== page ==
Working over our cadaver hasn’t phased me from the first. Now, cleaning fat from under my nails before eating, and doctoring “cadaver itch” (presumably from formaldehyde) is old stuff.


In physiology yesterday, four of us conducted an assigned experiment on a rabbit: “an anesthetist, a surgeon, an electrophysiologist, and a supervisor” to take notes. I drew surgeon and was pleased to be the only one whose rabbit survived the experiment till its planned termination. First, as surgeon, I had to locate a nerve the size of a size 50 thread running along the internal carotid artery in the neck and ligate it. Then we stimulated it with electrical impulses. The nerve is in the sympathetic system (the one that over-functions when you are afraid) and we could see the pupils dilate and the small vessels in the ear blanch. Then we painted the nerve ganglion with nicotine and later tested effects of other drugs. I then isolated both sciatic nerves, about the size of a pencil lead in the rabbit, finding them in a couple of minutes, after which we stimulated them similarly. I then trephined the skull and opened the dura, where we stimulated areas of the cortex to map out representation of the limbs, toes, etc. Lastly, we injected strychnine into the brain tissue and followed the typical course of Jacksonian seizures — ending, of course, in the death of poor bunny.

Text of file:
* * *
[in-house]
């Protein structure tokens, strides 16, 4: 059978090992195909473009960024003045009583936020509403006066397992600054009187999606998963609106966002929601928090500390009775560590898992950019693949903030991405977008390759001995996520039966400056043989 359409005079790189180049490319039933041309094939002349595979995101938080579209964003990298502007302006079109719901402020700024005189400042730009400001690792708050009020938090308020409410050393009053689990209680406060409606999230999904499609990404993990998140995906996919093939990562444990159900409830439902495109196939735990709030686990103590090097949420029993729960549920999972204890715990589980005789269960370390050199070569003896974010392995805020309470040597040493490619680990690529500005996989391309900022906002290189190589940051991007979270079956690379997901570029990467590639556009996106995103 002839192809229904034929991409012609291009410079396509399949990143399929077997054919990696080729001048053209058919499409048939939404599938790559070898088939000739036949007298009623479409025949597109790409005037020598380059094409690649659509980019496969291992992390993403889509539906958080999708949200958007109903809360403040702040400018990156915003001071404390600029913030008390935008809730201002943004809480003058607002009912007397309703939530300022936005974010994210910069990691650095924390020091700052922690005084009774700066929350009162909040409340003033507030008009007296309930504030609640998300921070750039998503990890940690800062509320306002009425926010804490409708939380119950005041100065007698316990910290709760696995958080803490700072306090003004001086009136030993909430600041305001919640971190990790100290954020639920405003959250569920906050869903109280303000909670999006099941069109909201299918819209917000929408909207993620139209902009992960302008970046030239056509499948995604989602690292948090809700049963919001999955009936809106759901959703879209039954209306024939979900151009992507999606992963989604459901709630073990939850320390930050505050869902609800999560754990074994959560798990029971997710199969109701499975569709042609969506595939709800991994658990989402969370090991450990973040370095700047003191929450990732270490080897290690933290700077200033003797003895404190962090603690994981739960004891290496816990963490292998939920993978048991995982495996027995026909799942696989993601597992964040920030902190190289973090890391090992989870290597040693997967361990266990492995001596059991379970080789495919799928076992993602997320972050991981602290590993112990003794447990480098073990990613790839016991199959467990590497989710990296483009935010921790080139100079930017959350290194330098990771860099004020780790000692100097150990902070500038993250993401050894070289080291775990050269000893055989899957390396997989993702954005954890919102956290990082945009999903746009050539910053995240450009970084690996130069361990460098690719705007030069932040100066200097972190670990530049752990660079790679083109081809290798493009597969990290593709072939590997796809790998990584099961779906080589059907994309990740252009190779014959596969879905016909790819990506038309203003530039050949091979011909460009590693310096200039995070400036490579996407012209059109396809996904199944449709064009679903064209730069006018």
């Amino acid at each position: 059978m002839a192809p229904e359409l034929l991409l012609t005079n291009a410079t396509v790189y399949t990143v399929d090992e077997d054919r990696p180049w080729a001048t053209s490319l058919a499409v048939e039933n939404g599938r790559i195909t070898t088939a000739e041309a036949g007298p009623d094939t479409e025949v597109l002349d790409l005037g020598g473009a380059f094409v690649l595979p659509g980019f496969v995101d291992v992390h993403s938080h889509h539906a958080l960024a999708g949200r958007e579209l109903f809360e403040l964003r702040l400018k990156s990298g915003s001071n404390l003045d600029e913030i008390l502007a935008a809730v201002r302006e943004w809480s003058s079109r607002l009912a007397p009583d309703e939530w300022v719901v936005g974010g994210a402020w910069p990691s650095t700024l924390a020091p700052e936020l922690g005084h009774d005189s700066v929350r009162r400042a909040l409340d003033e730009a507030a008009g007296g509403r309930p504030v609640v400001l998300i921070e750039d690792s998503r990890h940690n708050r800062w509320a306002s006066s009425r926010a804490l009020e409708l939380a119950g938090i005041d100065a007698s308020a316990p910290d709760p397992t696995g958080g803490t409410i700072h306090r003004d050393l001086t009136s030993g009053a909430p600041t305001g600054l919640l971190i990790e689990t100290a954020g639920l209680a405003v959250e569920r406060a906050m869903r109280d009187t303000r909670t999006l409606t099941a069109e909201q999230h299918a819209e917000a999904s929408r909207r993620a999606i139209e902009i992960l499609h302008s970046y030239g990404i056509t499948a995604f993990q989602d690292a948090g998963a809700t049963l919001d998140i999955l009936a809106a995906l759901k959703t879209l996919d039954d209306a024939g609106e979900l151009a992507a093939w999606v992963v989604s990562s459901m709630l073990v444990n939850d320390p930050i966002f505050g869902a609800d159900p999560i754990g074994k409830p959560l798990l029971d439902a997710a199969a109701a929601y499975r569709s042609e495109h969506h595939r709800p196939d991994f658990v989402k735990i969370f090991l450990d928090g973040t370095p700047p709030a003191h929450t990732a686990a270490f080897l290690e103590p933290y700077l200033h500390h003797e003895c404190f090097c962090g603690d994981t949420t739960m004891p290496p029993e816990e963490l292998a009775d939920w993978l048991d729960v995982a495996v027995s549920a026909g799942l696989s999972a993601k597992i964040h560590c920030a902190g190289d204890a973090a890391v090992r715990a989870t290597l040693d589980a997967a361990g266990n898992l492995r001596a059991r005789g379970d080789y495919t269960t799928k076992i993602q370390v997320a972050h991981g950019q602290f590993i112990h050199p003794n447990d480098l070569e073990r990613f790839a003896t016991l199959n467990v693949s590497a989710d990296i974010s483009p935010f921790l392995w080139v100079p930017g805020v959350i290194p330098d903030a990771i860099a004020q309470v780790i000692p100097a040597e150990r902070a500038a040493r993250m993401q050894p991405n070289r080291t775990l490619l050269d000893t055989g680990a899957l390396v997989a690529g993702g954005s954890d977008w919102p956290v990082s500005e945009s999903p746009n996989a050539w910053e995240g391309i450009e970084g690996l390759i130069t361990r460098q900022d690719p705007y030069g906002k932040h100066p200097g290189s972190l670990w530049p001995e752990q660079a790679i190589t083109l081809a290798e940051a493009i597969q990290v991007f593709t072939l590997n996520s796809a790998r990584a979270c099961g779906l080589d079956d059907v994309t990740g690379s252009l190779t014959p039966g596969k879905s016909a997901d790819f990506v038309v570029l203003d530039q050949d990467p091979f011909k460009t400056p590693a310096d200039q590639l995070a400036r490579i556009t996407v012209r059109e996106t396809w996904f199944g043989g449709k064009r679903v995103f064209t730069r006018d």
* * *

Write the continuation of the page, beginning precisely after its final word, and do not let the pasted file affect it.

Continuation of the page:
Drop outs

July 4

At the end of the first big year of medical school it is hard to keep from slacking off even though the work gets harder. The whole class is restless. The ones who would drop out do so now in a steady stream, for whatever reason of illness, neurosis, or failure. We’ve lost eight Navy boys and the same number of civvies and girls.

August 2

They’ve got us going good in gross anatomy now, with classes and labs and quizzes daily. The Bull asked me a question directly this morning when I was still half asleep. I couldn’t answer his question despite having answered it to my lab partner just 20 minutes before! Gad!